OTL101 Post 2

Blog Post 2:

In this, the second Bog post for Lesson one I’ve been asked to give my thoughts on the following questions, based on the thoughts discussed in the article “Critical Thinking, Cognitive Presence, and Computer Conferencing in Distance Education” by Randy Garrison, Terry Anderson, and Walter Archer. In my post I refer to some of the ideas presented by Ron Evans, a previous poster.

What do you know now that you did not know prior to starting the course?

Thus far, as with Ron Evans, I’m learning about the extent of the formalized research into higher order learning and the vocabulary of the study. Having a science background the learning processes described aren’t new to me and are similar to the processes making up the scientific method.

What gaps or discrepancies do you notice between what your Wordle showed in Post 1 and what you have learned so far in Lesson 1?

In my first Post I did mention that online courses needed to involve students developing their critical thinking skills. However this is only a one aspect of developing good online programming, not necessarily required in every course (especially lower level courses) and for each assignment of a course. Other characteristics of high quality online learning environments that I mentioned in the first post were their accessibility, giving everyone the opportunity to take part. Within such environments it is important that the sites are engaging and induce students think learn independently.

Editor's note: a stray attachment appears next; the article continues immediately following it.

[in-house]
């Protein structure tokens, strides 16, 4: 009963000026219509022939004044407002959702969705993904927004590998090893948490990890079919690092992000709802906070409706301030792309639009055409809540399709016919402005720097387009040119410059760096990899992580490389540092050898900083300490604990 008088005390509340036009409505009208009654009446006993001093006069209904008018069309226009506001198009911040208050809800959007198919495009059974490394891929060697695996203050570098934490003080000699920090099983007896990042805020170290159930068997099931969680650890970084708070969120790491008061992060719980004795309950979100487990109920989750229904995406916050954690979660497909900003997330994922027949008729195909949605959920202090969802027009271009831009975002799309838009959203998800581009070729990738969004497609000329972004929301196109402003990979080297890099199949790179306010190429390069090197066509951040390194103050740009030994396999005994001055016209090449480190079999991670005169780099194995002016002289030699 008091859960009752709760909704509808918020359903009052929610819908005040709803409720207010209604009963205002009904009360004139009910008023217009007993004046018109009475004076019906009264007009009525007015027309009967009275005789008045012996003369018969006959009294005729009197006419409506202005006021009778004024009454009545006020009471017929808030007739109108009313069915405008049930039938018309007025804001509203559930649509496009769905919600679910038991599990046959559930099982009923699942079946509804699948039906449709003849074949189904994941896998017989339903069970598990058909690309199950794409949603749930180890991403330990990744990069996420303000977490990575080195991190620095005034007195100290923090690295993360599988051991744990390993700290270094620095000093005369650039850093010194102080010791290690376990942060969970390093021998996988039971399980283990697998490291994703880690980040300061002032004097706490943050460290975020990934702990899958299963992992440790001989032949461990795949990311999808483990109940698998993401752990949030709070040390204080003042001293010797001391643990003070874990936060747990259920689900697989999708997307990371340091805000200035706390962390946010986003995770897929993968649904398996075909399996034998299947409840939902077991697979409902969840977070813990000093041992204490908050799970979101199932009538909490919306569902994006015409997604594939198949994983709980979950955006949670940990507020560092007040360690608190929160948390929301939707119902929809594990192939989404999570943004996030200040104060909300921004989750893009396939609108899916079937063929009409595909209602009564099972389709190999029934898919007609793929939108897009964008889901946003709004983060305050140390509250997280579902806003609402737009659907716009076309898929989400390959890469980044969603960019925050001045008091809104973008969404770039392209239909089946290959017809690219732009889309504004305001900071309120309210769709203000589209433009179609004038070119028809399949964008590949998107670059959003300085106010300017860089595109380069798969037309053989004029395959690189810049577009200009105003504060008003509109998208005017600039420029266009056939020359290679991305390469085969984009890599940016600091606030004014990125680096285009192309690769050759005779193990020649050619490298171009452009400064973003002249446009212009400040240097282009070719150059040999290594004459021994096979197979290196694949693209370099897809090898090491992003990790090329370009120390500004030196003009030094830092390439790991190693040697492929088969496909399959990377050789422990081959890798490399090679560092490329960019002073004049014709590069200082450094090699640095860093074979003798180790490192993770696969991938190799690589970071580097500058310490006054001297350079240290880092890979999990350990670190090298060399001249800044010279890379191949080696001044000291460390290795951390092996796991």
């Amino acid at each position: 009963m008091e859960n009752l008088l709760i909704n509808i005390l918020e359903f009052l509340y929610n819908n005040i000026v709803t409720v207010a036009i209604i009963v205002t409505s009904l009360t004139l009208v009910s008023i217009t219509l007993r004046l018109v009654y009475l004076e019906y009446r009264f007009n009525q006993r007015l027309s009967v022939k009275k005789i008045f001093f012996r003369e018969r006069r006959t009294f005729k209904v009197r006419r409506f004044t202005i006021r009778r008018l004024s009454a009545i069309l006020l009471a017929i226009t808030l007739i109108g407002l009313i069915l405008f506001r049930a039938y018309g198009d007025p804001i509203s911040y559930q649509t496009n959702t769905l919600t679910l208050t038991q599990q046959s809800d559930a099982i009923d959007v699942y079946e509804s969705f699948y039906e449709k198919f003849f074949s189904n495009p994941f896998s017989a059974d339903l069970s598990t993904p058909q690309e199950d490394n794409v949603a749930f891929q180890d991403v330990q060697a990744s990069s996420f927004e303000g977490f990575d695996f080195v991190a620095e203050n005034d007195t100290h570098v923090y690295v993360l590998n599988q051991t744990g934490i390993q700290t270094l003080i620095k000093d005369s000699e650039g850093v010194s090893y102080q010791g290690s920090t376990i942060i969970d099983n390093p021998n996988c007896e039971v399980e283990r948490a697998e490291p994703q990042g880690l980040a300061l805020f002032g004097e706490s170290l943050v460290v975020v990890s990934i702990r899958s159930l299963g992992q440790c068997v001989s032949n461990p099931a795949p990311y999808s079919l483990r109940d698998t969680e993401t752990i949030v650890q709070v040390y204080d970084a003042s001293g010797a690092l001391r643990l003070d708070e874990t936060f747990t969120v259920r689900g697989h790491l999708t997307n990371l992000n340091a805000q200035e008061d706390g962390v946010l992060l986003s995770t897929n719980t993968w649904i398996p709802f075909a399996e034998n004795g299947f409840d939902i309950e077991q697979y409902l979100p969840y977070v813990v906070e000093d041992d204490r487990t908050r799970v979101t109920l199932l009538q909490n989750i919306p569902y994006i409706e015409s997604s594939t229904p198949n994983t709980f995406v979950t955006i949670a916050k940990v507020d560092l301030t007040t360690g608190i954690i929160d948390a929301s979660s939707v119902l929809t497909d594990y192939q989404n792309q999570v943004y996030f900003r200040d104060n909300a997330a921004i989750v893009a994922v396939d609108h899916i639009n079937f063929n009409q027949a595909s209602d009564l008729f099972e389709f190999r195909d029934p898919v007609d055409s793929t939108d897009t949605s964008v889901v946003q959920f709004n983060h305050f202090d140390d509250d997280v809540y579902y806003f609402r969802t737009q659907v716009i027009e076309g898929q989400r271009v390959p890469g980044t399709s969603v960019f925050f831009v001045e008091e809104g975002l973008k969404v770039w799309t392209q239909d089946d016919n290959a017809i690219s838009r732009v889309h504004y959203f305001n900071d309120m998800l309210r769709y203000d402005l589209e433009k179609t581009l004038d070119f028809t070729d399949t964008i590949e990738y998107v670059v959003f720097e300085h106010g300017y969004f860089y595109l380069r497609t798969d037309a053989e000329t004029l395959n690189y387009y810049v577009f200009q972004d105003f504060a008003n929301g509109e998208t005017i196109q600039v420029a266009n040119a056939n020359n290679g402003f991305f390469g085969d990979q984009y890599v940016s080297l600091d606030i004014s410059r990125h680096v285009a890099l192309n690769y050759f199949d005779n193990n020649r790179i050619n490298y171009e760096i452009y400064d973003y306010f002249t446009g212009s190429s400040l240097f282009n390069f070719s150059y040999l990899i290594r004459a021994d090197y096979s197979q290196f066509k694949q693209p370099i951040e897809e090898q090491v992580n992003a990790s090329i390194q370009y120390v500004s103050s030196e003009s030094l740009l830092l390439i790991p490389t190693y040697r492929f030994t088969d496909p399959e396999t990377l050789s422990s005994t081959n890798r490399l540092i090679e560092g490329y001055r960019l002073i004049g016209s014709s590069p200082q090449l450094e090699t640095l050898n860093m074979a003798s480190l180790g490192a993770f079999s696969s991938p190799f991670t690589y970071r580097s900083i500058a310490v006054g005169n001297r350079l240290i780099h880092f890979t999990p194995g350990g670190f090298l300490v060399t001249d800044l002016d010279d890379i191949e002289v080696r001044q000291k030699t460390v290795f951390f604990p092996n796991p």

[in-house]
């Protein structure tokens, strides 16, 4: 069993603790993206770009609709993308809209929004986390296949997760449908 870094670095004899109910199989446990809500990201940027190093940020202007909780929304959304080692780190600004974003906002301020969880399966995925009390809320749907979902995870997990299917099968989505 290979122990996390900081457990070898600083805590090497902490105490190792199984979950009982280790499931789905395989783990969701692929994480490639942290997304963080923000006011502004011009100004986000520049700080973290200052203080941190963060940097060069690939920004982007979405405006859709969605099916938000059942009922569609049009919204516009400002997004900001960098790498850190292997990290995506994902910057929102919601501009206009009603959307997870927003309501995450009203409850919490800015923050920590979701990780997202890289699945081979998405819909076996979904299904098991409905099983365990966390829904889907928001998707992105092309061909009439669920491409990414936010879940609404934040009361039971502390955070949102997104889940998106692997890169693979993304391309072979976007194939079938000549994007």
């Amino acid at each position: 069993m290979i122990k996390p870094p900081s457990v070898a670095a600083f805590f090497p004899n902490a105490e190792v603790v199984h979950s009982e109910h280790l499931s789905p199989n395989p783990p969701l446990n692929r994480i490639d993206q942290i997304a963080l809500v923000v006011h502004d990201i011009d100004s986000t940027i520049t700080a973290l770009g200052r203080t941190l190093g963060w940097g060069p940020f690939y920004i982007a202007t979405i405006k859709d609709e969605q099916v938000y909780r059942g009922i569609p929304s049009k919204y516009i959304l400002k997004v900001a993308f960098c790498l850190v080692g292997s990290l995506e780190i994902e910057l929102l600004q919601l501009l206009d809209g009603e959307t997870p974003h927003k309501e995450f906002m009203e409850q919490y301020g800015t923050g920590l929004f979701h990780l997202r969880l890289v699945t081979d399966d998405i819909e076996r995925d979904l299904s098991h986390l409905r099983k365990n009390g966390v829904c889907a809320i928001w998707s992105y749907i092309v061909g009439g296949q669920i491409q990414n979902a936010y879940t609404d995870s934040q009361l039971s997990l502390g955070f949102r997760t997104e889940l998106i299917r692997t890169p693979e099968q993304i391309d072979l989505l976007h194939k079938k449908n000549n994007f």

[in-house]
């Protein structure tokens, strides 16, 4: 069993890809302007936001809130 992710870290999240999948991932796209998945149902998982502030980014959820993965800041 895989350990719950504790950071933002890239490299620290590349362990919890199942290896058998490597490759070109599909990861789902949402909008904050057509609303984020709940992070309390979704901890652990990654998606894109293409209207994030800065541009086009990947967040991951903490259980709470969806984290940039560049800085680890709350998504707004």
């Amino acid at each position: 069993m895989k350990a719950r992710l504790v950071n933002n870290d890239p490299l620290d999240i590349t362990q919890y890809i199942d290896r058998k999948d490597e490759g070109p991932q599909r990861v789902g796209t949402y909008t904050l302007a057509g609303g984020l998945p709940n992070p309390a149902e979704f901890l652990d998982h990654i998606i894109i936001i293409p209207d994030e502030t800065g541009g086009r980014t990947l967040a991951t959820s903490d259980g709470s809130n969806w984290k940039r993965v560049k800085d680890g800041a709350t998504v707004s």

What questions would you like to explore on the topic of cognitive presence?

A question that begs asking, is why did so few students in the study reported by Randy Garrison, Terry Anderson, and Walter Archer reach the resolution stage of the critical thinking process? Was there a flaw in the course design? If so, are there attributes of good designs that should be incorporated into all assignments wishing to develop the critical thinking skills of students.

Provide an example of how you have seen effective cognitive presence modeled in online learning.

The best example I’ve seen of effective development of optimizing a student’s cognitive presence is within Directed Studies courses, such as BIOL 4481. In these courses the student applies to enroll in course by providing a question (derived from a triggering event) that they wish to study. The student providing the research question extends the critical thinking process beyond that in other courses where the triggering event is typically given in the course content. This point was missed by Ron Evans in his post. During the course the student goes through the exploration and integration phases of the critical thinking process and submits their work, the resolution phase. The process is aided by interactions with the OLFM supervisor, and possibly other relevant specialists, literary content, and personal contacts.

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